We alternate "journal club" and research presentations weekly and meet year round (excluding holidays).

To Love What is Mortal said...

Because we have a new cohort of undergrads joining the lab in the summer, we always have weekly lab meetings to read papers and discuss research to problem solve. The nice thing about summer lab meetings is that the treats are often better for some reason. (Whoever leads the discussion brings the treat...it's a good, clear system.)

dolce vita said...

In my group, we suspend meetings over the summer (thank goodness), but during the semester, meetings are Friday at 3 PM--obviously so everyone doesn't clear our early before the weekend. One person presents per week, either a paper or data. Undergrads are exempt from attending/presenting, which was a nice perk, until I switched over to being a masters student. Bit of a nasty shock to see my name on the presentation schedule-but everyone presents no more than 2x/semester.

Anonymous said...

I'm in ecology. Usually we suspend for the summer because a large proportion of participants are spending days out in the field collecting data. But this summer, almost everyone was around doing analyses, planning, etc., so we continued for the summer.

Anonymous said...

We meet all summer.

Anonymous said...

we continued to meet during the summer except last week of the summer and the first week of fall. It keeps some perspective and focus, although we kept schedule/presentation little easy.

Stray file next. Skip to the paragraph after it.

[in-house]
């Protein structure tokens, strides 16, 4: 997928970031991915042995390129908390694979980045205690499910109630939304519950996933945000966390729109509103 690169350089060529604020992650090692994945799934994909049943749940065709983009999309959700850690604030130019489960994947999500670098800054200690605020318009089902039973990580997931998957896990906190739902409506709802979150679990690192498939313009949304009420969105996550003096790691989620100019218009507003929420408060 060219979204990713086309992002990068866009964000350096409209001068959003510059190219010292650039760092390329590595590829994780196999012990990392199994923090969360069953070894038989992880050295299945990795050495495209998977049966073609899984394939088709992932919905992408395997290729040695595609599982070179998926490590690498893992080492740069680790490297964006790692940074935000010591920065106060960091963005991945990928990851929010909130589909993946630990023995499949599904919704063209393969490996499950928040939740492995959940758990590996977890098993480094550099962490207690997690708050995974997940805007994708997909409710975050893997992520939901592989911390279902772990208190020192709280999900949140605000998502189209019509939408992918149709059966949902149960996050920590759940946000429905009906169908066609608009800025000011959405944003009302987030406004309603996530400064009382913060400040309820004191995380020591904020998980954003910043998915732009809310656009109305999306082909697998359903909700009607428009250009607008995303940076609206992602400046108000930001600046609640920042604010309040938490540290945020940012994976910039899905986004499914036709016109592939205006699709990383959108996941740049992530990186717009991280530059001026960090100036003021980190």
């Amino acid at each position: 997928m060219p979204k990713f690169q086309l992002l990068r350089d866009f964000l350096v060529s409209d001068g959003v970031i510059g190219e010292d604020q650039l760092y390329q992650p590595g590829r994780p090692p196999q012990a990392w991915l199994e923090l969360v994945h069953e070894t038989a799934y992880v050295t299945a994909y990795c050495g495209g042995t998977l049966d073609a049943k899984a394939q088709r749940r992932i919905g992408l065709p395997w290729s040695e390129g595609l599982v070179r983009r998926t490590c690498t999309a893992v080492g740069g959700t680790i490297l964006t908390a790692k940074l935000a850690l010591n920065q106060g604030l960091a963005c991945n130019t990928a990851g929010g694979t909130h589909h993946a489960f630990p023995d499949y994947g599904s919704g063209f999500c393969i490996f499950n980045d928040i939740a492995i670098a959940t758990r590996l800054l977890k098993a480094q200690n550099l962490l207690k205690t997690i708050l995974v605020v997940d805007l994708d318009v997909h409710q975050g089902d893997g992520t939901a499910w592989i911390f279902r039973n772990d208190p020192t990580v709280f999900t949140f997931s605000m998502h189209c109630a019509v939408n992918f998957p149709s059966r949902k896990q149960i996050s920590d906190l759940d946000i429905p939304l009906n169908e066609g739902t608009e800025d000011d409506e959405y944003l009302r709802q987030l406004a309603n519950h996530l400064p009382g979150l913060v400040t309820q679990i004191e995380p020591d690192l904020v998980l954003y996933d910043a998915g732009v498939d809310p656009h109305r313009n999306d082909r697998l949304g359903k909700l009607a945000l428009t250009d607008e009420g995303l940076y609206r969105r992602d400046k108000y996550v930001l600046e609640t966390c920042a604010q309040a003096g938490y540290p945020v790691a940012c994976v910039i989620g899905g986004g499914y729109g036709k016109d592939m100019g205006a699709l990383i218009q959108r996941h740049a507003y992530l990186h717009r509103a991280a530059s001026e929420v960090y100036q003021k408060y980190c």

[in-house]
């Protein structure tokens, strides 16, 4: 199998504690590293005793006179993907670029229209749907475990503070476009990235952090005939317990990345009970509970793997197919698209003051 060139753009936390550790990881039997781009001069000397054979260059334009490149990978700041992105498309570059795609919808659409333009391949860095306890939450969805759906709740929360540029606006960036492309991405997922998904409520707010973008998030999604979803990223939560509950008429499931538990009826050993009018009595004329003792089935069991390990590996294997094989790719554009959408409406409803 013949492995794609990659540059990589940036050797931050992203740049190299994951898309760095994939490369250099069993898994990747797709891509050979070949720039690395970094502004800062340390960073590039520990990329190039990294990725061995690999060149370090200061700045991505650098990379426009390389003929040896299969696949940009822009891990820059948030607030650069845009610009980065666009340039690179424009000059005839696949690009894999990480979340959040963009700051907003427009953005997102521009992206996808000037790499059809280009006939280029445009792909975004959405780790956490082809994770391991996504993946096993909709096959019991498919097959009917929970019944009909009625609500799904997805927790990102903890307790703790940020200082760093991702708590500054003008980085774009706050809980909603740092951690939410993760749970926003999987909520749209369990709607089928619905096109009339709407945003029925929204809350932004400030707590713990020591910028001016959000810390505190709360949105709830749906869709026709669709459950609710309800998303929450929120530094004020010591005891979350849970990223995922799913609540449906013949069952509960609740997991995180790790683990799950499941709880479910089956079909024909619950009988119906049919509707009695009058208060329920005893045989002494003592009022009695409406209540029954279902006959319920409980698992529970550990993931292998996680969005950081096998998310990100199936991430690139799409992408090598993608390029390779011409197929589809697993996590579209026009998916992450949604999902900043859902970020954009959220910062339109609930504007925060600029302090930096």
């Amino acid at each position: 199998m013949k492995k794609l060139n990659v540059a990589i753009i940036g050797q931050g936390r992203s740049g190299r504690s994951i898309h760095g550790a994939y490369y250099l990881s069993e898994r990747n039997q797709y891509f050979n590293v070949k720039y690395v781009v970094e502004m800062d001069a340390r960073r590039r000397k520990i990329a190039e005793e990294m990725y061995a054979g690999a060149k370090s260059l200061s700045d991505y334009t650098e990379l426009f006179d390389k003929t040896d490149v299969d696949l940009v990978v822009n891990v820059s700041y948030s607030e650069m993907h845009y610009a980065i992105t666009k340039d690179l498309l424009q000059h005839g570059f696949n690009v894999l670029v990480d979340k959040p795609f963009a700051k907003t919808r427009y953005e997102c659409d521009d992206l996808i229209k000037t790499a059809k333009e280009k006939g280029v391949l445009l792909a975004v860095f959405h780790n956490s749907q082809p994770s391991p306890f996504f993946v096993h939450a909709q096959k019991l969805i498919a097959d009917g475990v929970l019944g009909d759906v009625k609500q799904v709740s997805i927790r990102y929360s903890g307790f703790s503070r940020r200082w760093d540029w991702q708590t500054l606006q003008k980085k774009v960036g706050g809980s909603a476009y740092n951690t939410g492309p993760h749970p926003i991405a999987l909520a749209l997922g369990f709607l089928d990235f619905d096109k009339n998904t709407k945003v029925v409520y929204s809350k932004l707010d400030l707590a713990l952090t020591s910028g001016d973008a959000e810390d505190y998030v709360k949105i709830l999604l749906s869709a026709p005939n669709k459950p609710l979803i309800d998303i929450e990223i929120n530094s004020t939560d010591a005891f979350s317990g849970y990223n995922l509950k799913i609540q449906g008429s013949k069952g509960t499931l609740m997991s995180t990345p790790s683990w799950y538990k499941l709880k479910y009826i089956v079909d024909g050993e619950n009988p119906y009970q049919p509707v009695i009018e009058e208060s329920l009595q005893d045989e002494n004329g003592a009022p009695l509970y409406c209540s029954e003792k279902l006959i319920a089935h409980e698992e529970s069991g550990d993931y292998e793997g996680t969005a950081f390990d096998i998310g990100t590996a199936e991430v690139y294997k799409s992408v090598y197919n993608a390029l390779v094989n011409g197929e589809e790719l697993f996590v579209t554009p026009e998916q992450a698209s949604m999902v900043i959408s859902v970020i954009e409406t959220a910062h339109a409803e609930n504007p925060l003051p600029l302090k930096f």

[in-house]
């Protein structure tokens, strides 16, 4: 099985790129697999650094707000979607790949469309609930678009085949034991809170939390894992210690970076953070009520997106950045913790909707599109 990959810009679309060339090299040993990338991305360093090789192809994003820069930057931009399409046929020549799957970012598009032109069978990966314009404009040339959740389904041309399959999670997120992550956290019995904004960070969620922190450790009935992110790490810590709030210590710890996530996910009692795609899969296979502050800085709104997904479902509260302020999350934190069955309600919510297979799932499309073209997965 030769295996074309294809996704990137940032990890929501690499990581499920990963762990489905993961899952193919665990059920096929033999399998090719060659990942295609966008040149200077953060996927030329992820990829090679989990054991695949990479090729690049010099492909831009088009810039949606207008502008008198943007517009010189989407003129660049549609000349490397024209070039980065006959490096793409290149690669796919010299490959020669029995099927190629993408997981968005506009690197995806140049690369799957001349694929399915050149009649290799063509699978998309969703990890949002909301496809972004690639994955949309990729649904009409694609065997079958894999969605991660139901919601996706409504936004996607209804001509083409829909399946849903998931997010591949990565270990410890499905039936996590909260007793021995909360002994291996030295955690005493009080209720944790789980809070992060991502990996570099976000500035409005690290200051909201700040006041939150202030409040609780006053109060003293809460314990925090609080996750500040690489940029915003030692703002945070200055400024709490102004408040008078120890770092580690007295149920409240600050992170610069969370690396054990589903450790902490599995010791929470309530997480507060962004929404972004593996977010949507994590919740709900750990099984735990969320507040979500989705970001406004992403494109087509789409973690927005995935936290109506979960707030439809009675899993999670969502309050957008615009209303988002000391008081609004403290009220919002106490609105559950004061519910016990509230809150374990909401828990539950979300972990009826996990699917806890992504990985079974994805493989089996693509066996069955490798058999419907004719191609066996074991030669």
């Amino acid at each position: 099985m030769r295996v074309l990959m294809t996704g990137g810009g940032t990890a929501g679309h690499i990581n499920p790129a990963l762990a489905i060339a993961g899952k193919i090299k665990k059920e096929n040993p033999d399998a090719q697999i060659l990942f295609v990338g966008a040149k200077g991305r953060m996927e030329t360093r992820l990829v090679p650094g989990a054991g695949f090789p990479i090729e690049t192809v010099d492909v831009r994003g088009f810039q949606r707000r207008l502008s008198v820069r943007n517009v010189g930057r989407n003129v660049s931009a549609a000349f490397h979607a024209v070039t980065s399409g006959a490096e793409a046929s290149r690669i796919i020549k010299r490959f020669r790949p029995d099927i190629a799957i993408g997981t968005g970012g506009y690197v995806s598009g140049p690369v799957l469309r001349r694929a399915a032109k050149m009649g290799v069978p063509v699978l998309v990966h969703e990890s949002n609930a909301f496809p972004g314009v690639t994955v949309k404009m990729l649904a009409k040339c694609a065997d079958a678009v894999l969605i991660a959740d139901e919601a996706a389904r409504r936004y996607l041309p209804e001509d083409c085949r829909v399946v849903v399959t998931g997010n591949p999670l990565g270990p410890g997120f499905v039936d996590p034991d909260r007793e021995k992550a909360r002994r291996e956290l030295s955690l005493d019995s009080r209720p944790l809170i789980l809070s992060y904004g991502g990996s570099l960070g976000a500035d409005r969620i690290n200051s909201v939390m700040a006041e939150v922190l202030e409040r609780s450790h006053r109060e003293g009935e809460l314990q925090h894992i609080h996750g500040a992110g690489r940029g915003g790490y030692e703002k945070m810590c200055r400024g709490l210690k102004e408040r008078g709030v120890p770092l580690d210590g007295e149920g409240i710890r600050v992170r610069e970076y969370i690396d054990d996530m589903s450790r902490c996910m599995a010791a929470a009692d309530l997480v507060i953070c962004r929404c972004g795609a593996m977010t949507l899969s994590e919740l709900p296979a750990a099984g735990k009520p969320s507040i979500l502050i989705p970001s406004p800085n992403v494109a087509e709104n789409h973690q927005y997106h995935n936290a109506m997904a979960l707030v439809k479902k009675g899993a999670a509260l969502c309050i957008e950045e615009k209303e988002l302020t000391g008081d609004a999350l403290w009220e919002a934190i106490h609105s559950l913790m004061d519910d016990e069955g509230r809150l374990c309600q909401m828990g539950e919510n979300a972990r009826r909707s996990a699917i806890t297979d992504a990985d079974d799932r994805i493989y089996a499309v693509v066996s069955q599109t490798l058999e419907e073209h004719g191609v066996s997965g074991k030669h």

GMP said...

This summer is different since I am on leave, but usually in my group summers are very active. The group is usually larger in the summer because of all the summer visitors and undergrad REU students and we have longer group meetings, with pizza and soda (on my personal nickel); food and science talk help new members feel like part of the group. Everyone presents their work as well as journal club articles, and we do dry runs for people presenting at conferences. We also have 1-on-1 meetings weekly as usual.

Anonymous said...

I am currently a grad student, and we take a break in the summer and go with a "more casual" group meeting - instead of an hour-long presentation by one person, it becomes either a journal club or <10 min presentations by multiple people on what's been done in the last 1-2 weeks (depending on how we feel that particular year). Since lots of the more senior people in the group travel a lot in the summer, it makes missing meetings less of a big deal. But, to be honest, I'm not sure why we don't just have the formal meetings in the summer - besides the occasional travel it's just like the rest of the year.

Anonymous said...

We typically break for most of the summer.

Anonymous said...

I usually have weekly meetings all summer, to reinforce that I expect everyone to keep working and accomplish a lot while not taking classes.

Anonymous said...